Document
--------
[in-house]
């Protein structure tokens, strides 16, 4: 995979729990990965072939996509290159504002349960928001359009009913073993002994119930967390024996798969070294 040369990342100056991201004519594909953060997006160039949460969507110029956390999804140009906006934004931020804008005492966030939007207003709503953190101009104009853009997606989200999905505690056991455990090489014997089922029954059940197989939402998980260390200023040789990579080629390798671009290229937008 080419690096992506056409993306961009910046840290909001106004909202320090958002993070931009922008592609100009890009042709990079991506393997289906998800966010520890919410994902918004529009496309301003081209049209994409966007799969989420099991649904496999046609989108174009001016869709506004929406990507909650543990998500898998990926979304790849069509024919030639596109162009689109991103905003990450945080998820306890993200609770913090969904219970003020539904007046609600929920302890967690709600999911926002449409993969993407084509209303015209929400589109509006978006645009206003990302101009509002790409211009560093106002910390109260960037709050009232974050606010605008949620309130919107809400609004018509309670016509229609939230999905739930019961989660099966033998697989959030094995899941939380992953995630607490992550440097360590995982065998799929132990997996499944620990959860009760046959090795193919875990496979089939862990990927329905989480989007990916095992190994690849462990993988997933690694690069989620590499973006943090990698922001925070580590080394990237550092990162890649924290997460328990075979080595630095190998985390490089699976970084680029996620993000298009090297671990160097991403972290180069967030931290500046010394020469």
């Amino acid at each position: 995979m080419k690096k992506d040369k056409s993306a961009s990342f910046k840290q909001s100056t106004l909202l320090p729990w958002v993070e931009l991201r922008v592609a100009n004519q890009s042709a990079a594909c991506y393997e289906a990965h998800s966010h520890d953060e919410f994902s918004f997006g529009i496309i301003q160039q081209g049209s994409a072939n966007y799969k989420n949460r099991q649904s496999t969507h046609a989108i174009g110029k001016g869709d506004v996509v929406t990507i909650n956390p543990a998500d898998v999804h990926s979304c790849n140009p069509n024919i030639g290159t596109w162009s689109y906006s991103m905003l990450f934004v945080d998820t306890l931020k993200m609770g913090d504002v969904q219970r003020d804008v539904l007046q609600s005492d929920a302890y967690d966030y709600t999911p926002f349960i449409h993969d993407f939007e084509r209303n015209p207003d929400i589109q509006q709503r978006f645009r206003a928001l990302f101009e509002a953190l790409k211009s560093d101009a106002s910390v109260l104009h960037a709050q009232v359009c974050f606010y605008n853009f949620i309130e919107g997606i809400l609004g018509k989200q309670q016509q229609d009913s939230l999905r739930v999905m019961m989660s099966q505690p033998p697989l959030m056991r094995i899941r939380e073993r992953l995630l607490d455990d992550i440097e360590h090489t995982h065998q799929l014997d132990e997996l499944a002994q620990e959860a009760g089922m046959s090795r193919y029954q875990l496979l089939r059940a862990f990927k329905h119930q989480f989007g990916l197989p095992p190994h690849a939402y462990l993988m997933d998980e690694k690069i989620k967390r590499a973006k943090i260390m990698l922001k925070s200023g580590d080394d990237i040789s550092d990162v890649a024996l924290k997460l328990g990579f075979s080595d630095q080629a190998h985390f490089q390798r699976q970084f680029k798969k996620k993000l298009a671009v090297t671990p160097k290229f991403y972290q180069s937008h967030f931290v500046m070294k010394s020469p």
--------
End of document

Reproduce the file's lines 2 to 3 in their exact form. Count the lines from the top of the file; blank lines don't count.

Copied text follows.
């Protein structure tokens, strides 16, 4: 995979729990990965072939996509290159504002349960928001359009009913073993002994119930967390024996798969070294 040369990342100056991201004519594909953060997006160039949460969507110029956390999804140009906006934004931020804008005492966030939007207003709503953190101009104009853009997606989200999905505690056991455990090489014997089922029954059940197989939402998980260390200023040789990579080629390798671009290229937008 080419690096992506056409993306961009910046840290909001106004909202320090958002993070931009922008592609100009890009042709990079991506393997289906998800966010520890919410994902918004529009496309301003081209049209994409966007799969989420099991649904496999046609989108174009001016869709506004929406990507909650543990998500898998990926979304790849069509024919030639596109162009689109991103905003990450945080998820306890993200609770913090969904219970003020539904007046609600929920302890967690709600999911926002449409993969993407084509209303015209929400589109509006978006645009206003990302101009509002790409211009560093106002910390109260960037709050009232974050606010605008949620309130919107809400609004018509309670016509229609939230999905739930019961989660099966033998697989959030094995899941939380992953995630607490992550440097360590995982065998799929132990997996499944620990959860009760046959090795193919875990496979089939862990990927329905989480989007990916095992190994690849462990993988997933690694690069989620590499973006943090990698922001925070580590080394990237550092990162890649924290997460328990075979080595630095190998985390490089699976970084680029996620993000298009090297671990160097991403972290180069967030931290500046010394020469």
């Amino acid at each position: 995979m080419k690096k992506d040369k056409s993306a961009s990342f910046k840290q909001s100056t106004l909202l320090p729990w958002v993070e931009l991201r922008v592609a100009n004519q890009s042709a990079a594909c991506y393997e289906a990965h998800s966010h520890d953060e919410f994902s918004f997006g529009i496309i301003q160039q081209g049209s994409a072939n966007y799969k989420n949460r099991q649904s496999t969507h046609a989108i174009g110029k001016g869709d506004v996509v929406t990507i909650n956390p543990a998500d898998v999804h990926s979304c790849n140009p069509n024919i030639g290159t596109w162009s689109y906006s991103m905003l990450f934004v945080d998820t306890l931020k993200m609770g913090d504002v969904q219970r003020d804008v539904l007046q609600s005492d929920a302890y967690d966030y709600t999911p926002f349960i449409h993969d993407f939007e084509r209303n015209p207003d929400i589109q509006q709503r978006f645009r206003a928001l990302f101009e509002a953190l790409k211009s560093d101009a106002s910390v109260l104009h960037a709050q009232v359009c974050f606010y605008n853009f949620i309130e919107g997606i809400l609004g018509k989200q309670q016509q229609d009913s939230l999905r739930v999905m019961m989660s099966q505690p033998p697989l959030m056991r094995i899941r939380e073993r992953l995630l607490d455990d992550i440097e360590h090489t995982h065998q799929l014997d132990e997996l499944a002994q620990e959860a009760g089922m046959s090795r193919y029954q875990l496979l089939r059940a862990f990927k329905h119930q989480f989007g990916l197989p095992p190994h690849a939402y462990l993988m997933d998980e690694k690069i989620k967390r590499a973006k943090i260390m990698l922001k925070s200023g580590d080394d990237i040789s550092d990162v890649a024996l924290k997460l328990g990579f075979s080595d630095q080629a190998h985390f490089q390798r699976q970084f680029k798969k996620k993000l298009a671009v090297t671990p160097k290229f991403y972290q180069s937008h967030f931290v500046m070294k010394s020469p």